# Understanding the Differences between Euler Versus Tait Angles

• Trying2Learn
In summary, the Euler angles suffer from gimbal lock in certain rotation combos, whereas Tait-Bryan angles do not.
Trying2Learn
TL;DR Summary
Which to use; and in which problems: Tait or Euler angles?
Good Morning!

I understand that the definitions and notations used for Tait–Bryan angles are similar to those described above for proper Euler angles, and I can work problems in either. However, I lack the ability to "rise above both" and categorize them.

I do understand that the only difference is that Tait–Bryan angles represent rotations about three distinct axes (yaw, pitch, roll) , while Euler angles use the same axis for both the first and third elemental rotations (precession, nutation spin).

That said, it SEEMS to me that Euler angles are preferred in mechanical engineering
Tait are preferred in marine and aerospace

Is there any reason (or any special problems) such that one is better than the other? Or does it really not matter?

And while I am at it: why do we talk about "steady PRECESSION" and never "steady YAW"

Here's a video description of the various rotations, although watching it may give you vertigo.

and here's a cheat sheet comparison of the types of rotations:

http://www.clinicalgaitanalysis.com/faq/angles.html

I did see some references that said Tait-Bryant angles were more suited to particle motion. It seemed the Euler angles suffer from gimbal lock in certain rotation combos, losing one degree of freedom, whereas Tait-Bryant angles don't have this issue.

https://en.wikipedia.org/wiki/Gimbal_lock

Vaguely I recall using Frenet-Serret formulas to set up a coordinate system relative to the particle traveling along a trajectory using a tangent vector, normal vector, and their cross-product to define axes relative to the object.

https://en.wikipedia.org/wiki/Frenet–Serret_formulas

Perhaps @Mark44 or @fresh_42 can explain this better.

Last edited:
jedishrfu said:
It seemed the Euler angles suffer from gimbal lock in certain rotation combos, losing one degree of freedom, whereas Tait-Bryant angles don't have this issue.

https://en.wikipedia.org/wiki/Gimbal_lock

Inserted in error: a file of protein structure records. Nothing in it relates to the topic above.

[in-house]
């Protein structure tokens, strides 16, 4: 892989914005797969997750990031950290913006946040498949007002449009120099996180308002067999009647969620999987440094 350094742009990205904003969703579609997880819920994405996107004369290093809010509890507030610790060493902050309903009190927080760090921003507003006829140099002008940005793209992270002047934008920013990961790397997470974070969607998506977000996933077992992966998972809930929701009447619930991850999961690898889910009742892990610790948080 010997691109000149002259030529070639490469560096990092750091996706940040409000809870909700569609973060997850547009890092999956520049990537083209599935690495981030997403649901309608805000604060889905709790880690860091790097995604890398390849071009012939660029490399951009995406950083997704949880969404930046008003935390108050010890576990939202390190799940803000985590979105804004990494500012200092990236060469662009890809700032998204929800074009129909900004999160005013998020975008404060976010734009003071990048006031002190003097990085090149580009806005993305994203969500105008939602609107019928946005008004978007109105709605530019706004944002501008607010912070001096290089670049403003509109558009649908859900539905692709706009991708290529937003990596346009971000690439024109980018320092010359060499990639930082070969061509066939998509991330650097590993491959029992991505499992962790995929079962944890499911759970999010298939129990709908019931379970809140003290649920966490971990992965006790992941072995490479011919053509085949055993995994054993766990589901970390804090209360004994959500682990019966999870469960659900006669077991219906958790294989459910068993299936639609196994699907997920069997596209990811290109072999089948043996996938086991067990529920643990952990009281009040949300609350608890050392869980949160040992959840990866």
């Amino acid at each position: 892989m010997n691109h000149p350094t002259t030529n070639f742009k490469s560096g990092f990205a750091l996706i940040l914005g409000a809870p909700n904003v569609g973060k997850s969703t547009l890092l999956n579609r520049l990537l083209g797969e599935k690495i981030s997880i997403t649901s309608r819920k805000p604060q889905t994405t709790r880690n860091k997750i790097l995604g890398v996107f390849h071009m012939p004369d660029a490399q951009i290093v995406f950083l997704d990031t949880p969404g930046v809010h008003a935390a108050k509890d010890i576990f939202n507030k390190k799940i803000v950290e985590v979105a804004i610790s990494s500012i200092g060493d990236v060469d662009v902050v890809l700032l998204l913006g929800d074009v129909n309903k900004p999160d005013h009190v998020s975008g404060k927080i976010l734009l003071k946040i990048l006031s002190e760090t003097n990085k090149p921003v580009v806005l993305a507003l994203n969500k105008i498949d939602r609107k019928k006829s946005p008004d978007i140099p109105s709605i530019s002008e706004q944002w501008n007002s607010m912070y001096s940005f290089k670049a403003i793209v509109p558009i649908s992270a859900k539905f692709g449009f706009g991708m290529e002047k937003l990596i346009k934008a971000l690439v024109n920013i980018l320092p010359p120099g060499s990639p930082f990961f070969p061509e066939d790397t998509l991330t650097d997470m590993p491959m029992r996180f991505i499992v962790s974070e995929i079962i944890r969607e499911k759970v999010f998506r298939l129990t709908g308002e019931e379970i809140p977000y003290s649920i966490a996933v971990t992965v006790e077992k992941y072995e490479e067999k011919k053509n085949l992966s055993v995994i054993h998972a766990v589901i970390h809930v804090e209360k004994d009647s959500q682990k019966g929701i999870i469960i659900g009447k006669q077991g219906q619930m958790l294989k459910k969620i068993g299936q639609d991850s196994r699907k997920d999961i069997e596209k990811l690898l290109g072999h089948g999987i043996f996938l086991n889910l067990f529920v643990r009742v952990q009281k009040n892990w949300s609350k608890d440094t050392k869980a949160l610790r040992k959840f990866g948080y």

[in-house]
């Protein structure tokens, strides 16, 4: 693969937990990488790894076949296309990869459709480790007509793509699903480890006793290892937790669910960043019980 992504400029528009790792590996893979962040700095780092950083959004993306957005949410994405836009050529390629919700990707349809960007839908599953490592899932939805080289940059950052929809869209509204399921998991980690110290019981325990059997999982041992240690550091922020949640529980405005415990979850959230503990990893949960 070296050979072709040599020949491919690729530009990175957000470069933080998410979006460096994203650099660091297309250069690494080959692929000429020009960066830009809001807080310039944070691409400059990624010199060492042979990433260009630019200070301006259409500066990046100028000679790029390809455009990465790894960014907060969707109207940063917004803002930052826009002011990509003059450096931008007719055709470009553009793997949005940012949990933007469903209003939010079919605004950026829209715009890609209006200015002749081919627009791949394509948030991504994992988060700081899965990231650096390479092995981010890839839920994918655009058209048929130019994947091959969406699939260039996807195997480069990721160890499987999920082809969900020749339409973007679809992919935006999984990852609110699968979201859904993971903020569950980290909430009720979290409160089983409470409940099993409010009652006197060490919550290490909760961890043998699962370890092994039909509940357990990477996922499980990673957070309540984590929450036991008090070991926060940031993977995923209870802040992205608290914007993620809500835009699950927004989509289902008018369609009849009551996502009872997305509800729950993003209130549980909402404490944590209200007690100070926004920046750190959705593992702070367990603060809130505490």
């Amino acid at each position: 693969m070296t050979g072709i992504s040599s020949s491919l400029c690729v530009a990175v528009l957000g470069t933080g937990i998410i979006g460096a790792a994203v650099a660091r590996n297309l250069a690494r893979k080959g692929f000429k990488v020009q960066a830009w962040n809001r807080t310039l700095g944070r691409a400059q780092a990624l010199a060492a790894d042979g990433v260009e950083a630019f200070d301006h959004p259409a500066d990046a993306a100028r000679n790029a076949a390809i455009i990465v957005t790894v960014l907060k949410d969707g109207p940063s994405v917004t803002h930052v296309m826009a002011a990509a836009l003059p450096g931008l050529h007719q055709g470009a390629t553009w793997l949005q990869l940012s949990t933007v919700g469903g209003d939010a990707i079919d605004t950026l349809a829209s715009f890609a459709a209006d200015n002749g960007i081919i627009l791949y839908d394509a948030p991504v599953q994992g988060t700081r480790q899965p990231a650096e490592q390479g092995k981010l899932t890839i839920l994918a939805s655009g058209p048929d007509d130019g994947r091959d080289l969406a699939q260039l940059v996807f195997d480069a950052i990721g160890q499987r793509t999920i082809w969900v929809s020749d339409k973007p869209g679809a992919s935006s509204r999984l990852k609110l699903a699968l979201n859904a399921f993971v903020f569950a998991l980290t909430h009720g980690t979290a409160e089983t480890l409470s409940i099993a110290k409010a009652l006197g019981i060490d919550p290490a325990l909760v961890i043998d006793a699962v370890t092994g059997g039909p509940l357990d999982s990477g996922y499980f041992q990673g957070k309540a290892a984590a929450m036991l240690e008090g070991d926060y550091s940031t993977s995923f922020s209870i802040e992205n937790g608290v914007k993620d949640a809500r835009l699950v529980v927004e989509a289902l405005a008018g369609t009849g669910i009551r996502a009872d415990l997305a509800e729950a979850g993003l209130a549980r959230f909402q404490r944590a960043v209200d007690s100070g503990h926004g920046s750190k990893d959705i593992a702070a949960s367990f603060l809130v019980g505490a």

I think that Tait-Bryant still has gimbal lock problems. Your first linked reference indicates a gimble lock problem.
jedishrfu said:
and here's a cheat sheet comparison of the types of rotations:

http://www.clinicalgaitanalysis.com/faq/angles.html
IMO, if the gimble lock problem could be avoided by using Tait-Bryant instead of quaternions, then quaternions would not be used nearly as much.

## What are Euler angles and Tait angles?

Euler angles and Tait angles are two different systems used to represent the orientation of a rigid body in three-dimensional space. They both use a set of three angles to describe the rotation of the body around three axes.

## What is the difference between Euler angles and Tait angles?

The main difference between Euler angles and Tait angles is the order in which the rotations are applied. In Euler angles, the rotations are applied in a specific order, while in Tait angles, the rotations can be applied in any order as long as they are around different axes.

## Which one is more commonly used in science and engineering?

Euler angles are more commonly used in science and engineering because they are easier to understand and visualize. They are also more intuitive when working with objects that have a fixed orientation, such as aircraft or spacecraft.

## What are the advantages of using Tait angles over Euler angles?

The main advantage of using Tait angles is that they are more mathematically elegant and can be used to describe any rotation in three-dimensional space, whereas Euler angles are limited to specific types of rotations. Tait angles are also less prone to the problem of gimbal lock, which can occur with certain orientations in Euler angles.

## Are there any drawbacks to using Tait angles?

One drawback of using Tait angles is that they can be more difficult to understand and visualize compared to Euler angles. Additionally, Tait angles require more calculations and conversions to switch between different coordinate systems, which can be time-consuming and prone to errors.

• Classical Physics
Replies
1
Views
785
• Classical Physics
Replies
1
Views
536
• Classical Physics
Replies
1
Views
734
• Classical Physics
Replies
7
Views
908
• Classical Physics
Replies
7
Views
845
• Classical Physics
Replies
8
Views
1K
• Mechanics
Replies
7
Views
1K
• Linear and Abstract Algebra
Replies
6
Views
1K
• Classical Physics
Replies
6
Views
1K
• Classical Physics
Replies
2
Views
944